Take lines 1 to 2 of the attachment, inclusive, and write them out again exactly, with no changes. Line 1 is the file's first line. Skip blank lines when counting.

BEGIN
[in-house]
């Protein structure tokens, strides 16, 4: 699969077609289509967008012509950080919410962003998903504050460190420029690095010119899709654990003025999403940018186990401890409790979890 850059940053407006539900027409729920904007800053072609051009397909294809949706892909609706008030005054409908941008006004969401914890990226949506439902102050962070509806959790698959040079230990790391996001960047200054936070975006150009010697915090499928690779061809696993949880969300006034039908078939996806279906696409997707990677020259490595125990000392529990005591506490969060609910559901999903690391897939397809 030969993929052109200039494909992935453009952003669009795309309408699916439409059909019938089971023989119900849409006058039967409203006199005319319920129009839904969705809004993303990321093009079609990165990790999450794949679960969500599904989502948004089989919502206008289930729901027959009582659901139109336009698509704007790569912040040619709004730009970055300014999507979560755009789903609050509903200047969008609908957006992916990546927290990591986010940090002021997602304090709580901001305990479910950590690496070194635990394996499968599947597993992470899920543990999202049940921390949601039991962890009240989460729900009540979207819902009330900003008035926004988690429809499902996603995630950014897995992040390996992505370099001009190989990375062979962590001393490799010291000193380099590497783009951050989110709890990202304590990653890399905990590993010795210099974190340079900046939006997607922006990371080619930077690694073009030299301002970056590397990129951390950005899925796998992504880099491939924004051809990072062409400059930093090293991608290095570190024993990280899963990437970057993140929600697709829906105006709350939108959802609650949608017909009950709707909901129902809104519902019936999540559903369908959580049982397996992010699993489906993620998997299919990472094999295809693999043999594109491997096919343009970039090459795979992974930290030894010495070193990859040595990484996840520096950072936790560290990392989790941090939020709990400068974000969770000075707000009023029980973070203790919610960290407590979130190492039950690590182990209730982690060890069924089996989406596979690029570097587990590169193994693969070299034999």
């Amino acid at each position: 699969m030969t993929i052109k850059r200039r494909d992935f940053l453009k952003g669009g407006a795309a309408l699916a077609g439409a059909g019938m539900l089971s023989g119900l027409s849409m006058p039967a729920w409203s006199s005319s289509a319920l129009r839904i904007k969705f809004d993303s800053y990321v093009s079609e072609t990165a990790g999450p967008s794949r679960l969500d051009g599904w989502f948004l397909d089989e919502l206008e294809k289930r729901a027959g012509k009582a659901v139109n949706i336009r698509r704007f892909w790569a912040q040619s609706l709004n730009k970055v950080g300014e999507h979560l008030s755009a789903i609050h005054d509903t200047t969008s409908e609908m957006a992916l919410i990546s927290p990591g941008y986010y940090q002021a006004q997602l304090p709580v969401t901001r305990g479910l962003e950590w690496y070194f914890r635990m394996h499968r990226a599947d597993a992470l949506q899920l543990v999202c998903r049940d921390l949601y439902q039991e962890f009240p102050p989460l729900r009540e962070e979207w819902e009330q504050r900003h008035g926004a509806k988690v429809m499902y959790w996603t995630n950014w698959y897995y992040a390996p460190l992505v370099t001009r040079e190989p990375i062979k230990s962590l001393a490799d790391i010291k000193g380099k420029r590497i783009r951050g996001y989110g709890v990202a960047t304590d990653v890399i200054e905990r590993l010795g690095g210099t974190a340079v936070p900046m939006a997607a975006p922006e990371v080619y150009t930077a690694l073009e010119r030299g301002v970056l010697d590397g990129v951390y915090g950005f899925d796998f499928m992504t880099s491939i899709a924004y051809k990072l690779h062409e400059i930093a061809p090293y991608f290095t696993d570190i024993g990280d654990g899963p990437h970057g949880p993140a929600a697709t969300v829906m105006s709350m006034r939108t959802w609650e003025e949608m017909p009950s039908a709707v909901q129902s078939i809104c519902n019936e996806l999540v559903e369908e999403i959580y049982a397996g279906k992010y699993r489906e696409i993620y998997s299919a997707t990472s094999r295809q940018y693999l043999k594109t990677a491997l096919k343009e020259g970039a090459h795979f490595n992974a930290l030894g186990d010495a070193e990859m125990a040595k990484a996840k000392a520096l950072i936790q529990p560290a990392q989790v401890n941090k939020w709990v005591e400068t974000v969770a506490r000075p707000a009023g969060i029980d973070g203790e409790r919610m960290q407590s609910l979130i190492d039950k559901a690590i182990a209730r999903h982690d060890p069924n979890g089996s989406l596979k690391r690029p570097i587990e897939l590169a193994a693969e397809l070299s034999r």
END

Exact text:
[in-house]
């Protein structure tokens, strides 16, 4: 699969077609289509967008012509950080919410962003998903504050460190420029690095010119899709654990003025999403940018186990401890409790979890 850059940053407006539900027409729920904007800053072609051009397909294809949706892909609706008030005054409908941008006004969401914890990226949506439902102050962070509806959790698959040079230990790391996001960047200054936070975006150009010697915090499928690779061809696993949880969300006034039908078939996806279906696409997707990677020259490595125990000392529990005591506490969060609910559901999903690391897939397809 030969993929052109200039494909992935453009952003669009795309309408699916439409059909019938089971023989119900849409006058039967409203006199005319319920129009839904969705809004993303990321093009079609990165990790999450794949679960969500599904989502948004089989919502206008289930729901027959009582659901139109336009698509704007790569912040040619709004730009970055300014999507979560755009789903609050509903200047969008609908957006992916990546927290990591986010940090002021997602304090709580901001305990479910950590690496070194635990394996499968599947597993992470899920543990999202049940921390949601039991962890009240989460729900009540979207819902009330900003008035926004988690429809499902996603995630950014897995992040390996992505370099001009190989990375062979962590001393490799010291000193380099590497783009951050989110709890990202304590990653890399905990590993010795210099974190340079900046939006997607922006990371080619930077690694073009030299301002970056590397990129951390950005899925796998992504880099491939924004051809990072062409400059930093090293991608290095570190024993990280899963990437970057993140929600697709829906105006709350939108959802609650949608017909009950709707909901129902809104519902019936999540559903369908959580049982397996992010699993489906993620998997299919990472094999295809693999043999594109491997096919343009970039090459795979992974930290030894010495070193990859040595990484996840520096950072936790560290990392989790941090939020709990400068974000969770000075707000009023029980973070203790919610960290407590979130190492039950690590182990209730982690060890069924089996989406596979690029570097587990590169193994693969070299034999």